Published online by Cambridge University Press: 28 November 2008
Now look around, and turn each trifling page, Survey the precious works that please the age; This truth at least let Satire's self allow, No dearth of Bards can be complained of now: The loaded Press beneath her labour groans, And Printer's devils shake their weary bones, While SOUTHEY's Epics cram the creaking shelves, And LITTLE's Lyrics shine in hot-pressed twelves.Byron, English Bards and Scotch Reviewers
Lyric poetry was long accorded paradigmatic status within the cultural formations we call Romanticism. But for more than a decade now this paradigm has been the focus of intense, productive rethinking. The older consensus prioritized a poetry - and a poetics - of private subjectivity and reflexive interiority, with its formal achievements motivated primarily by a distinctive psychological and philosophical agenda and by a commitment to imaginative transcendence over social engagement. This consensus has now given way to more varied accounts that emphasize generic diversity, canonical openness, and historical determination.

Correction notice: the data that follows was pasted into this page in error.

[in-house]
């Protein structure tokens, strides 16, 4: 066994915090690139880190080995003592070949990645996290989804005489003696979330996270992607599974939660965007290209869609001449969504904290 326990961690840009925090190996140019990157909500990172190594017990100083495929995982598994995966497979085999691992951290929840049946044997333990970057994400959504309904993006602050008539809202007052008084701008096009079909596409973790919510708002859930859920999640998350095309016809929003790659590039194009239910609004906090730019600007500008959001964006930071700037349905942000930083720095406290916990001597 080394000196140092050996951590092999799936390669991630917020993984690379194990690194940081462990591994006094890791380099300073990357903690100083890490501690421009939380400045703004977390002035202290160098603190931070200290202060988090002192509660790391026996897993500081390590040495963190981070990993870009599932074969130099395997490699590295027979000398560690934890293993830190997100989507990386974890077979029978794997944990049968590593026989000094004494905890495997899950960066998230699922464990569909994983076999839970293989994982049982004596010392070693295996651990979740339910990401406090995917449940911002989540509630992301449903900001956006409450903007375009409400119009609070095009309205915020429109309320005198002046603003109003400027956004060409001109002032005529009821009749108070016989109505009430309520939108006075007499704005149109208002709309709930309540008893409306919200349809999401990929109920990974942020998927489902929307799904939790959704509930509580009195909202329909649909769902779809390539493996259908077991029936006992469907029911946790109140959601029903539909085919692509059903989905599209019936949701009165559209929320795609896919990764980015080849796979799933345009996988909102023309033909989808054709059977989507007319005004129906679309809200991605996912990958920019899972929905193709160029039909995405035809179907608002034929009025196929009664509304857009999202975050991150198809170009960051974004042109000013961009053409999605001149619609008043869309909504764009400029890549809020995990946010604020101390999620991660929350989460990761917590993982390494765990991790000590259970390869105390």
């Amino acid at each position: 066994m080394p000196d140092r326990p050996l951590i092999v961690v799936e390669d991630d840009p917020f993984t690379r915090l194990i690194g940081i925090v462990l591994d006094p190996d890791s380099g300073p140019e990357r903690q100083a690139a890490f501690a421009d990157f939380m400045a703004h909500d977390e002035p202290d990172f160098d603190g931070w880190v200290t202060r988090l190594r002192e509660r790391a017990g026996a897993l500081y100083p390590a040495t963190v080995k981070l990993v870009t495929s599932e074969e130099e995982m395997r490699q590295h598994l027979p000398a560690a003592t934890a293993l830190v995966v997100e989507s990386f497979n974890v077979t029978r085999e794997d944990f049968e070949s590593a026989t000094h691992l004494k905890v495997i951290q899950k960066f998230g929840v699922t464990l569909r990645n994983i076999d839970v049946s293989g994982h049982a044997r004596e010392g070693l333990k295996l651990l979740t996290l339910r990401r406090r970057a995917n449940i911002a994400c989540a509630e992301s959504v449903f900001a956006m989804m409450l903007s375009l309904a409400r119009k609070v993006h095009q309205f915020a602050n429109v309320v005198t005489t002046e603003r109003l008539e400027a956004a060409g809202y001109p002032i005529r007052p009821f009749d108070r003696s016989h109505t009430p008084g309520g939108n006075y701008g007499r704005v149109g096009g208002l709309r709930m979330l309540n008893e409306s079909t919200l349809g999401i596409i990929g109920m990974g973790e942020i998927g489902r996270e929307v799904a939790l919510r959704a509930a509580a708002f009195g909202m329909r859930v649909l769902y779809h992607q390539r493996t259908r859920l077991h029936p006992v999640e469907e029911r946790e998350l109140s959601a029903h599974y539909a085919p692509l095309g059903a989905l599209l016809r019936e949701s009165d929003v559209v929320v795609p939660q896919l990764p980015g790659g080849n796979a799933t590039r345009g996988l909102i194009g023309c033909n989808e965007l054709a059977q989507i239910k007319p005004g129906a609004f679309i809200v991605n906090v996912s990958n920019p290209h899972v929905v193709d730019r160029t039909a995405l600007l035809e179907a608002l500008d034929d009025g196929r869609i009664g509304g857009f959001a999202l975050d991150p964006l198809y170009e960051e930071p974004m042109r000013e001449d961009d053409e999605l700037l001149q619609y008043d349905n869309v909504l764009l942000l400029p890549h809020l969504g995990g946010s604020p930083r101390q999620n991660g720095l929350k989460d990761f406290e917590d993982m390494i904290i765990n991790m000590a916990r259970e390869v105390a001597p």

Lyric's status within Romantic scholarship has shifted gradually but decisively since the 1980s. The historicist interventions of that decade by Jerome McGann, Marilyn Butler, Marjorie Levinson, Clifford Siskin, Alan Liu, James Chandler, and others established fresh possibilities for assessing the centrality of lyric in Romantic culture. More recently Chandler has shown that in the case of Shelley especially, lyric is constitutive of - not just constituted by or within - the historicity of Romantic discourse. Anne Janowitz has explored the powerful “communitarian” current in Romantic lyric poetry that developed alongside - sometimes in tension with, sometimes as an extension of - the traditionally privileged “individualist” current.